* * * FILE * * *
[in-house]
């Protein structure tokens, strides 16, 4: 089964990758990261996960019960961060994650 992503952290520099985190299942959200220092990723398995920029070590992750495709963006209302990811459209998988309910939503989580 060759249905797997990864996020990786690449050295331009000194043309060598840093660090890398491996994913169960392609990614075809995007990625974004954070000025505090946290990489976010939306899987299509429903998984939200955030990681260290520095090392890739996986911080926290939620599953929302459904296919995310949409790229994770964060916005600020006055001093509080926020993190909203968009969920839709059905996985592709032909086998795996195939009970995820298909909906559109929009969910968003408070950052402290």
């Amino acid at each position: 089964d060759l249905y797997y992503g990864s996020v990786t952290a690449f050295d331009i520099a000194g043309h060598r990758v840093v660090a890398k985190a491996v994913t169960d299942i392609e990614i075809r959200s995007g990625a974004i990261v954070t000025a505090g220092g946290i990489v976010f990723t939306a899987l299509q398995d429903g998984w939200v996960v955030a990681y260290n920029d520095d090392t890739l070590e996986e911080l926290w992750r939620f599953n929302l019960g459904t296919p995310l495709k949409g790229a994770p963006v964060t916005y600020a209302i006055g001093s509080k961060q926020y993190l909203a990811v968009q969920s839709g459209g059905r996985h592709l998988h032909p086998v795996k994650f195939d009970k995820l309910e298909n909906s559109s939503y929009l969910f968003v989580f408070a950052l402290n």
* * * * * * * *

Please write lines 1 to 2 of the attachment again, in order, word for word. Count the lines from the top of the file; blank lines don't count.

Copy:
[in-house]
């Protein structure tokens, strides 16, 4: 089964990758990261996960019960961060994650 992503952290520099985190299942959200220092990723398995920029070590992750495709963006209302990811459209998988309910939503989580 060759249905797997990864996020990786690449050295331009000194043309060598840093660090890398491996994913169960392609990614075809995007990625974004954070000025505090946290990489976010939306899987299509429903998984939200955030990681260290520095090392890739996986911080926290939620599953929302459904296919995310949409790229994770964060916005600020006055001093509080926020993190909203968009969920839709059905996985592709032909086998795996195939009970995820298909909906559109929009969910968003408070950052402290």